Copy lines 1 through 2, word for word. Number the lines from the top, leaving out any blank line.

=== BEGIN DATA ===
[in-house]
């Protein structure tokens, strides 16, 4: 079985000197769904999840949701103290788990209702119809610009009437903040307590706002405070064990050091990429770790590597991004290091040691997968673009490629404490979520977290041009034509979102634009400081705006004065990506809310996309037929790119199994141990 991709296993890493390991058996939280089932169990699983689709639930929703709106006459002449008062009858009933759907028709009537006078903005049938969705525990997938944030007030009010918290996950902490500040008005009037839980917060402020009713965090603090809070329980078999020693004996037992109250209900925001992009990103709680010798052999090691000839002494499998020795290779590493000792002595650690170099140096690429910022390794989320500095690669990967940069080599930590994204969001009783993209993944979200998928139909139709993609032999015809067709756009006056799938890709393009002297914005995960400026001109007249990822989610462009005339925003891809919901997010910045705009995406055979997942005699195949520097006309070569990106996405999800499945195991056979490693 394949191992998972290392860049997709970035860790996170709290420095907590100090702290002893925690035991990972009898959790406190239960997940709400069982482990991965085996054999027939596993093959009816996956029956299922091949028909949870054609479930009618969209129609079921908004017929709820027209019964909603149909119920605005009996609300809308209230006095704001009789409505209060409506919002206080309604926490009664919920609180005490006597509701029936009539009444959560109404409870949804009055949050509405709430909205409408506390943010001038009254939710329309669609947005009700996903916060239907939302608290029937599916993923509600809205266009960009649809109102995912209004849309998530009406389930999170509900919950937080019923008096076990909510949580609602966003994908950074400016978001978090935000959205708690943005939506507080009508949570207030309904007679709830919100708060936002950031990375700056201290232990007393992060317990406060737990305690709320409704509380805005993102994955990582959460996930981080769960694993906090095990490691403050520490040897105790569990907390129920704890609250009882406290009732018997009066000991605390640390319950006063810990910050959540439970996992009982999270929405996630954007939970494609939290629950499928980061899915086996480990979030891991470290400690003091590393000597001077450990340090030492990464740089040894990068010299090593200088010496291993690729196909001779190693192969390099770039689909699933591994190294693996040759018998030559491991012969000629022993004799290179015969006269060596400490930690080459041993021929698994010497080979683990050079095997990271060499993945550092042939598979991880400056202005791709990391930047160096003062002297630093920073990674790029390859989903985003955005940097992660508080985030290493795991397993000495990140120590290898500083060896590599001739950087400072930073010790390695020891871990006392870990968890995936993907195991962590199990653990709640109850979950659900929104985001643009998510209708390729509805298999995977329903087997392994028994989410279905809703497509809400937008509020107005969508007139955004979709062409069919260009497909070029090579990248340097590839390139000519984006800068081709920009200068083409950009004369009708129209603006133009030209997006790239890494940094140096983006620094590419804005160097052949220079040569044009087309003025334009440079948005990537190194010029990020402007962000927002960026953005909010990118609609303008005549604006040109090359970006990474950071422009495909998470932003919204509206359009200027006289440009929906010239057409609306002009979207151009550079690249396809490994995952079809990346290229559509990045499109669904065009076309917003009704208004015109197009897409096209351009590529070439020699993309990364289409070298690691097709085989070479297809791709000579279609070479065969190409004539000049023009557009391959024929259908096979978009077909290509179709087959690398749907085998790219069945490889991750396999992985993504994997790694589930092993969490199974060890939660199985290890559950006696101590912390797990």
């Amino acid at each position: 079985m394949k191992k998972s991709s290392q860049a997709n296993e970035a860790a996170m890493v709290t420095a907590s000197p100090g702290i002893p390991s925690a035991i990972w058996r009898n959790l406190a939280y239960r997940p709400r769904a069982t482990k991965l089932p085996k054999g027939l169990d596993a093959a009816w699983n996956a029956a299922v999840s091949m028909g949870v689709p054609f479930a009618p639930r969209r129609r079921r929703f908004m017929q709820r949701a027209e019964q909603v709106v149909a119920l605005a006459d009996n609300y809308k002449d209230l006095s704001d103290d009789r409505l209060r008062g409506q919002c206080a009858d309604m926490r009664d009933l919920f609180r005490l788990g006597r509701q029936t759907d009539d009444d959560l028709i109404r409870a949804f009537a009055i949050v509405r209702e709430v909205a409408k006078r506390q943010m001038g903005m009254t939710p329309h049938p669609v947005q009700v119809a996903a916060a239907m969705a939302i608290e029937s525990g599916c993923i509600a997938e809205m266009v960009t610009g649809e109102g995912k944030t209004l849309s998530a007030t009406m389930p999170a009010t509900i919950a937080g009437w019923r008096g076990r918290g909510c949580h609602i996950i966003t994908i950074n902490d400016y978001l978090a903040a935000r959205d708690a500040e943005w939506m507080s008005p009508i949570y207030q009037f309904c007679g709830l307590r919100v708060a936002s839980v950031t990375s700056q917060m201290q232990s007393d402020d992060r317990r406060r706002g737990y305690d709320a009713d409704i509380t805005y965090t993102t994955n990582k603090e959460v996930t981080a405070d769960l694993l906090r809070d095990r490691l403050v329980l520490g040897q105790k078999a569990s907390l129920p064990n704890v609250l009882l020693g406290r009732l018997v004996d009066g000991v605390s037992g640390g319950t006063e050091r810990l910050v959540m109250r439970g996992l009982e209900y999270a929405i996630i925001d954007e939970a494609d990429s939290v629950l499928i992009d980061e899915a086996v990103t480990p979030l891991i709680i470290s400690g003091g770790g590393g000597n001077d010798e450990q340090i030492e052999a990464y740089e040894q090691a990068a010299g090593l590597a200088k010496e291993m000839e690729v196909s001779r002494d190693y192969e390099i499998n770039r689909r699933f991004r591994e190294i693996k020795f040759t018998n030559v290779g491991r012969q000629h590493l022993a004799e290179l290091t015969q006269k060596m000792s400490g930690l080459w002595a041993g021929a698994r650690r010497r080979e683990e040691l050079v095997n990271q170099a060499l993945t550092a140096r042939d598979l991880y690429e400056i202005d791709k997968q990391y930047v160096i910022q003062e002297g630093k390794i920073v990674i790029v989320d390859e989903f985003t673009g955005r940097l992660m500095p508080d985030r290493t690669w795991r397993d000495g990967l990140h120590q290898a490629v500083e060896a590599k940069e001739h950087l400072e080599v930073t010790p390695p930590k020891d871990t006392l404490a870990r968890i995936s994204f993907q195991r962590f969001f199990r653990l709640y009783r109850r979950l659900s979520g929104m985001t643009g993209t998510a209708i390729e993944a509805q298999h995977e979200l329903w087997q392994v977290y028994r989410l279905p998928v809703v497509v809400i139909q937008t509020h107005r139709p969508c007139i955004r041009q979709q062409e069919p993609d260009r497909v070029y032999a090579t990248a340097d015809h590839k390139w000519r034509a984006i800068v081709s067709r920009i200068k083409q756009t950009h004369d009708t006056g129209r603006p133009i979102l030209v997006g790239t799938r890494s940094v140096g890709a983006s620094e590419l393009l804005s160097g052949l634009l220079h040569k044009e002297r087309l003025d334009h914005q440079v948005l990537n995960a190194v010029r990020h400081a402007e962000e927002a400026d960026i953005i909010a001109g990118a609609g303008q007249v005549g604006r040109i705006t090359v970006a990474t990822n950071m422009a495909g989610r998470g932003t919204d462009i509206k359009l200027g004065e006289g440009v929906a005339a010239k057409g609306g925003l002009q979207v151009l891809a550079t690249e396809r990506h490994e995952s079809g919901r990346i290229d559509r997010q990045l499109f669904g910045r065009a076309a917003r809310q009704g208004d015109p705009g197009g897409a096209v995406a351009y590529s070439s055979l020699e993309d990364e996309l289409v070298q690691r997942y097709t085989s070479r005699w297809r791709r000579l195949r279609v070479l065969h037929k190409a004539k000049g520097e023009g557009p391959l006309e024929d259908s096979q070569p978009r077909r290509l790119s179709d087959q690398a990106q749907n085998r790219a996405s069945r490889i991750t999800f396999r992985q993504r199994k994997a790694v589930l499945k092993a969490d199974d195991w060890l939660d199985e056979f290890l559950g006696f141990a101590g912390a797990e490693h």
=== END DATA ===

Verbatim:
[in-house]
């Protein structure tokens, strides 16, 4: 079985000197769904999840949701103290788990209702119809610009009437903040307590706002405070064990050091990429770790590597991004290091040691997968673009490629404490979520977290041009034509979102634009400081705006004065990506809310996309037929790119199994141990 991709296993890493390991058996939280089932169990699983689709639930929703709106006459002449008062009858009933759907028709009537006078903005049938969705525990997938944030007030009010918290996950902490500040008005009037839980917060402020009713965090603090809070329980078999020693004996037992109250209900925001992009990103709680010798052999090691000839002494499998020795290779590493000792002595650690170099140096690429910022390794989320500095690669990967940069080599930590994204969001009783993209993944979200998928139909139709993609032999015809067709756009006056799938890709393009002297914005995960400026001109007249990822989610462009005339925003891809919901997010910045705009995406055979997942005699195949520097006309070569990106996405999800499945195991056979490693 394949191992998972290392860049997709970035860790996170709290420095907590100090702290002893925690035991990972009898959790406190239960997940709400069982482990991965085996054999027939596993093959009816996956029956299922091949028909949870054609479930009618969209129609079921908004017929709820027209019964909603149909119920605005009996609300809308209230006095704001009789409505209060409506919002206080309604926490009664919920609180005490006597509701029936009539009444959560109404409870949804009055949050509405709430909205409408506390943010001038009254939710329309669609947005009700996903916060239907939302608290029937599916993923509600809205266009960009649809109102995912209004849309998530009406389930999170509900919950937080019923008096076990909510949580609602966003994908950074400016978001978090935000959205708690943005939506507080009508949570207030309904007679709830919100708060936002950031990375700056201290232990007393992060317990406060737990305690709320409704509380805005993102994955990582959460996930981080769960694993906090095990490691403050520490040897105790569990907390129920704890609250009882406290009732018997009066000991605390640390319950006063810990910050959540439970996992009982999270929405996630954007939970494609939290629950499928980061899915086996480990979030891991470290400690003091590393000597001077450990340090030492990464740089040894990068010299090593200088010496291993690729196909001779190693192969390099770039689909699933591994190294693996040759018998030559491991012969000629022993004799290179015969006269060596400490930690080459041993021929698994010497080979683990050079095997990271060499993945550092042939598979991880400056202005791709990391930047160096003062002297630093920073990674790029390859989903985003955005940097992660508080985030290493795991397993000495990140120590290898500083060896590599001739950087400072930073010790390695020891871990006392870990968890995936993907195991962590199990653990709640109850979950659900929104985001643009998510209708390729509805298999995977329903087997392994028994989410279905809703497509809400937008509020107005969508007139955004979709062409069919260009497909070029090579990248340097590839390139000519984006800068081709920009200068083409950009004369009708129209603006133009030209997006790239890494940094140096983006620094590419804005160097052949220079040569044009087309003025334009440079948005990537190194010029990020402007962000927002960026953005909010990118609609303008005549604006040109090359970006990474950071422009495909998470932003919204509206359009200027006289440009929906010239057409609306002009979207151009550079690249396809490994995952079809990346290229559509990045499109669904065009076309917003009704208004015109197009897409096209351009590529070439020699993309990364289409070298690691097709085989070479297809791709000579279609070479065969190409004539000049023009557009391959024929259908096979978009077909290509179709087959690398749907085998790219069945490889991750396999992985993504994997790694589930092993969490199974060890939660199985290890559950006696101590912390797990």